This division is responsible for investor protection, and for promoting capital formation through oversight and regulation of the U.S. investment management industry, which includes mutual funds and professional fund managers, research analysts, and investment advisers to retail customers.
A focus of this Division is ensuring that disclosures about popular retail investments like mutual funds and exchange-traded funds are useful to retail investors and that the regulatory costs such consumers have to bear are not excessive. Additional responsibilities include assisting the SEC in interpreting laws and regulations for the public and providing assistance in enforcement matters involving investment companies and advisers.
Division of Enforcement
This division assists the SEC in executing its law enforcement function by (a) recommending commencement of investigations into securities law violations, (b) recommending that the SEC bring civil actions in federal court or as administrative proceedings before an administrative law judge, and (c) by prosecuting these cases on behalf of the SEC. It also works closely with law enforcement agencies to file criminal cases when warranted.
Division of Economic and Risk Analysis
The Division’s two main functions are providing economic analyses to support SEC rulemaking and policy development; and providing research, analysis, risk assessment, and data analytics to support the SEC on matters presenting the biggest perceived risks in litigations, examinations, and registrant reviews.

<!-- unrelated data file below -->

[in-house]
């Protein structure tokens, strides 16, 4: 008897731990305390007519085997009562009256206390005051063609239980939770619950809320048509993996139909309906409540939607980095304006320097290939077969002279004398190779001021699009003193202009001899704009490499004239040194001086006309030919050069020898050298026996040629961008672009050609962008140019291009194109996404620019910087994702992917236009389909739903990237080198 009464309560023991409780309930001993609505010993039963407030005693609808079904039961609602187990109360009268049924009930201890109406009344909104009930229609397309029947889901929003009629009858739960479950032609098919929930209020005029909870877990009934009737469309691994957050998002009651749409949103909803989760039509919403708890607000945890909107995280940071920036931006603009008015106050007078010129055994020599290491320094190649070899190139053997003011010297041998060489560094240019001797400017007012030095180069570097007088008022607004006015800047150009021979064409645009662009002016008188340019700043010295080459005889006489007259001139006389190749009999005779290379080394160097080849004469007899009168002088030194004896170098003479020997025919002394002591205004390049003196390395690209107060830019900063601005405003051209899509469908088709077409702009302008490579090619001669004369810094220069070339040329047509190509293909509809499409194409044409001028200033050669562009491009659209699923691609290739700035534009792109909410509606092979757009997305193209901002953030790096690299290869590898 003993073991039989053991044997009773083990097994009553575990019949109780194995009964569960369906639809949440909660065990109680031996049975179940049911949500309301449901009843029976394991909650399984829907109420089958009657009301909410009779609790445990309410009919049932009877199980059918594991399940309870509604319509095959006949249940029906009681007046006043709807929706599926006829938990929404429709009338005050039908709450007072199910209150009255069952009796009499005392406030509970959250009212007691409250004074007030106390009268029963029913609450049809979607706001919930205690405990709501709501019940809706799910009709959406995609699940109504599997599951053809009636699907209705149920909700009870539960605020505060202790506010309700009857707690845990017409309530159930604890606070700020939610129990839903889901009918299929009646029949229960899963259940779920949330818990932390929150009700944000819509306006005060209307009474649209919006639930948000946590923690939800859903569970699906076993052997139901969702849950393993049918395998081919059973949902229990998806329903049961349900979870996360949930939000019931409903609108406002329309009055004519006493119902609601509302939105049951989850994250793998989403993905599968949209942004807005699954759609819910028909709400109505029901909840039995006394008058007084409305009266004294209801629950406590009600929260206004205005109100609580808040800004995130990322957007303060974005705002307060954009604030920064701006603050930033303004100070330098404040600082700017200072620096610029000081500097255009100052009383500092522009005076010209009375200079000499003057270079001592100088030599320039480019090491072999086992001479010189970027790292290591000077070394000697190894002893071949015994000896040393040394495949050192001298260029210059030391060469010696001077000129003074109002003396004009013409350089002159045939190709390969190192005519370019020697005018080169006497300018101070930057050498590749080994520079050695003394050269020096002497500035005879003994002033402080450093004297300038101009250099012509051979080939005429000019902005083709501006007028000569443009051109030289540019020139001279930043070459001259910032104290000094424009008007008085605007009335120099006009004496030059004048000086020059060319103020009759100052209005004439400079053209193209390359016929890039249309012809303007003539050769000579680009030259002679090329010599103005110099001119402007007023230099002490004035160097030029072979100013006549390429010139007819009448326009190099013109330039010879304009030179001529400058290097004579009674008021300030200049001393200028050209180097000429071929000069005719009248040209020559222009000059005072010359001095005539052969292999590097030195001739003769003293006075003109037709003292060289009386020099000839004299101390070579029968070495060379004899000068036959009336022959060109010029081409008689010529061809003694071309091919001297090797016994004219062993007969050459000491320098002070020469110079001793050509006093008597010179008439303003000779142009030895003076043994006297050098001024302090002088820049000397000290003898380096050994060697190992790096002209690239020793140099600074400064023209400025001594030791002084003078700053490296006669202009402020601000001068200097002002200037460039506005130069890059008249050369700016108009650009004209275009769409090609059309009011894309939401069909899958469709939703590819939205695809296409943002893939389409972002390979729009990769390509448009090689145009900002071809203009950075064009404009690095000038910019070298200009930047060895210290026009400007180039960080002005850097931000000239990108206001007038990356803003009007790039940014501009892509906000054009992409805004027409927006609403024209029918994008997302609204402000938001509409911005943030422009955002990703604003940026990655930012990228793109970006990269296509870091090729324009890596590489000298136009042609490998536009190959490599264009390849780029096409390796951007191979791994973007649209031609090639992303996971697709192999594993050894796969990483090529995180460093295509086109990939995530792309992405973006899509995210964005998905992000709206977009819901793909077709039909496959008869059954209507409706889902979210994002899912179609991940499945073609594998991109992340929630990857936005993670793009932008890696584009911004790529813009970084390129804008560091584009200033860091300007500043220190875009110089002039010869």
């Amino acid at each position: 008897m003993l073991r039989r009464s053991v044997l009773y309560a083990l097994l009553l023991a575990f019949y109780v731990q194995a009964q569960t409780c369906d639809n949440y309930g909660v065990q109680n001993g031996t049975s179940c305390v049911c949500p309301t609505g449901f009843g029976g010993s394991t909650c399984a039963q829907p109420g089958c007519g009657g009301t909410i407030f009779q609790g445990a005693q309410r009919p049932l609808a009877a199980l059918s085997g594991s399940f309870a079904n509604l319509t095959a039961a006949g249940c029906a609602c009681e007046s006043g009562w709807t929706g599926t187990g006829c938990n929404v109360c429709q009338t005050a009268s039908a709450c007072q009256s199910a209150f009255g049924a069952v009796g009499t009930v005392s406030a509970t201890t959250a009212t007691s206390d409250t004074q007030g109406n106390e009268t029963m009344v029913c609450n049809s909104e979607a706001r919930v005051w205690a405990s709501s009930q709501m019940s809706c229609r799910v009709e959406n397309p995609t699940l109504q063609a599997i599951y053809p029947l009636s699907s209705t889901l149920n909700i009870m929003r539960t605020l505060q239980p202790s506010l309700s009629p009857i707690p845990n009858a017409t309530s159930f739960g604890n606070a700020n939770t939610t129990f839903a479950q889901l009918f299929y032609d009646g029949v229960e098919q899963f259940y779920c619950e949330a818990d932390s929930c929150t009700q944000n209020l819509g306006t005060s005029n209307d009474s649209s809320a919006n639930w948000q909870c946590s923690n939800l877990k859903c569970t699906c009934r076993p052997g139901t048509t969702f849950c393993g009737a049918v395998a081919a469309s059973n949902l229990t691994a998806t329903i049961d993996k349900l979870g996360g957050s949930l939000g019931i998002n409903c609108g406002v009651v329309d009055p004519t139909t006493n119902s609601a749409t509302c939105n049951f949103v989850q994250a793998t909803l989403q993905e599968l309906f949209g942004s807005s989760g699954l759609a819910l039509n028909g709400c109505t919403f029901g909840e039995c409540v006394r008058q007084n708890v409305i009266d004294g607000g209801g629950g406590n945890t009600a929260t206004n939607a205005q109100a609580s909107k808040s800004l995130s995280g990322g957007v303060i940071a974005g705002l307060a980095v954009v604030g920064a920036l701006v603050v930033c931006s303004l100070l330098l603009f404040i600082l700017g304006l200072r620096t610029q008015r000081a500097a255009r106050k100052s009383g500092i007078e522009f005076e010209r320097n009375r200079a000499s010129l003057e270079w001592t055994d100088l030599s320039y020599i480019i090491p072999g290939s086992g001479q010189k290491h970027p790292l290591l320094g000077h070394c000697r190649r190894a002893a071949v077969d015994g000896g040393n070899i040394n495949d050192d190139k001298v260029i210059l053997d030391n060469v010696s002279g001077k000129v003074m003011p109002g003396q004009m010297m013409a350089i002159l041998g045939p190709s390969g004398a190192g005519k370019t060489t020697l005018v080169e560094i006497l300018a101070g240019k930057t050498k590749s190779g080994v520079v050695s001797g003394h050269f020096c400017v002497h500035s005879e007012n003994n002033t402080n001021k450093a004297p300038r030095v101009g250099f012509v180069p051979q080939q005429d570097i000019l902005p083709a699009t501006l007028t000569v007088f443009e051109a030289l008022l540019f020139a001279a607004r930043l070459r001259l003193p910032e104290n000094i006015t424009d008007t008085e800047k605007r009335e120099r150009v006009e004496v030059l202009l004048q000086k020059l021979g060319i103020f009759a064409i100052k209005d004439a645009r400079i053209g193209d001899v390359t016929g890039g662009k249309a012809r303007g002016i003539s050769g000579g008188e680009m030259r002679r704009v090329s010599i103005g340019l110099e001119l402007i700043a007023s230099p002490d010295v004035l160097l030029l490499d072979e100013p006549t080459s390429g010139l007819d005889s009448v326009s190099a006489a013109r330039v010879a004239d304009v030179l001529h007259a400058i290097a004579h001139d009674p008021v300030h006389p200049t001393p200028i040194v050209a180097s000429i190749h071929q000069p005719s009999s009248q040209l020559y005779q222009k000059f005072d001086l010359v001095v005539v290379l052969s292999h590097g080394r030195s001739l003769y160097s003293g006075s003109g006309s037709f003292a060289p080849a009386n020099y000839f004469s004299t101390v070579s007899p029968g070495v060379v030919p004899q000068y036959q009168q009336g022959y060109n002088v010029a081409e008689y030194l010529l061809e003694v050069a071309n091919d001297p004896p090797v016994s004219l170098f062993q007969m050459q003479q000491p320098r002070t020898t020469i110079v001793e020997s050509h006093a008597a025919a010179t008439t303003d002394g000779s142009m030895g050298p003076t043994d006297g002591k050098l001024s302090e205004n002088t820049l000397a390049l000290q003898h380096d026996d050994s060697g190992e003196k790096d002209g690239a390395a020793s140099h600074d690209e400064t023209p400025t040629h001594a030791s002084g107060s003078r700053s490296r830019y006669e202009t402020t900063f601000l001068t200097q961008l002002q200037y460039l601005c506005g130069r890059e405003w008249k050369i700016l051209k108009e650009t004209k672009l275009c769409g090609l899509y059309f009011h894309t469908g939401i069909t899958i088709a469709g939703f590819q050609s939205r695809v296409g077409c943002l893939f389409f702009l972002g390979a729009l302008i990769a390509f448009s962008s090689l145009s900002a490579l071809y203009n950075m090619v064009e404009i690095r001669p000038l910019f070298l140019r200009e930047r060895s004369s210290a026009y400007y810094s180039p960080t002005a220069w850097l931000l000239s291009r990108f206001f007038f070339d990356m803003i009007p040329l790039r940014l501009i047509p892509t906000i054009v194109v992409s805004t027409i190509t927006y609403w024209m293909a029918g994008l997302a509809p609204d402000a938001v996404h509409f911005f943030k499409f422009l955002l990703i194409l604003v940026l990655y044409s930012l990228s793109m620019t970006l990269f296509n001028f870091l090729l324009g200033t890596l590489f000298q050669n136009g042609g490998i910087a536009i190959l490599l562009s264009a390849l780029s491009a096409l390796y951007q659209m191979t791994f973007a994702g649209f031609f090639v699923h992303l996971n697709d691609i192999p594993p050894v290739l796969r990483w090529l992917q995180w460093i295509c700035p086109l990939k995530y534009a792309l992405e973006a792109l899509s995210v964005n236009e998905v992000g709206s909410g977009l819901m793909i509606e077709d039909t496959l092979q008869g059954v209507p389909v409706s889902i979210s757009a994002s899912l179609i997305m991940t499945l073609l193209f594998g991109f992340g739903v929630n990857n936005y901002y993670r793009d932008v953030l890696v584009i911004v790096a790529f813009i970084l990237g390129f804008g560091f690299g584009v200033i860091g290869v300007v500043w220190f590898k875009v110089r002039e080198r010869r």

Recent SEC Developments
The SEC’s stellar reputation has been a bit tarnished in recent years by its failure to detect the massive Bernie Madoff and Allen Stanford Ponzi schemes, as well as its lack of success in booking one of the really big players who contributed to the 2008-09 financial crisis. However, it has scored a couple of major wins in its ongoing crusade against white-collar crime.
- Raj Rajaratnam: In 2011, billionaire hedge fund manager Rajaratnam was sentenced to 11 years in prison for insider trading, the longest jail term imposed in such a case. Founder and manager of the Galleon hedge fund, Rajaratnam was convicted for orchestrating a wide-ranging insider trading ring that included Rajat Gupta, former McKinsey CEO and Goldman Sachs board member.
- SAC Capital: In November 2013, SAC Capital—founded by Steve Cohen, one of the 150 wealthiest people in the world—agreed to a record $1.8 billion fine for insider trading. The SEC alleged that insider trading was widespread at SAC Capital, and involved stocks of more than 20 public companies from 1999 to 2010. As many as eight traders or analysts who worked for SAC have either been convicted or have pleaded guilty to charges of insider trading.
The Bottom Line
The SEC’s triple mandate of investor protection, maintenance of orderly markets, and facilitation of capital formation makes it one of the most important entities in capital and financial markets. The increasing complexity of these markets will continue to give the SEC a prominent role in ensuring that they function smoothly and offer all investors a level playing field.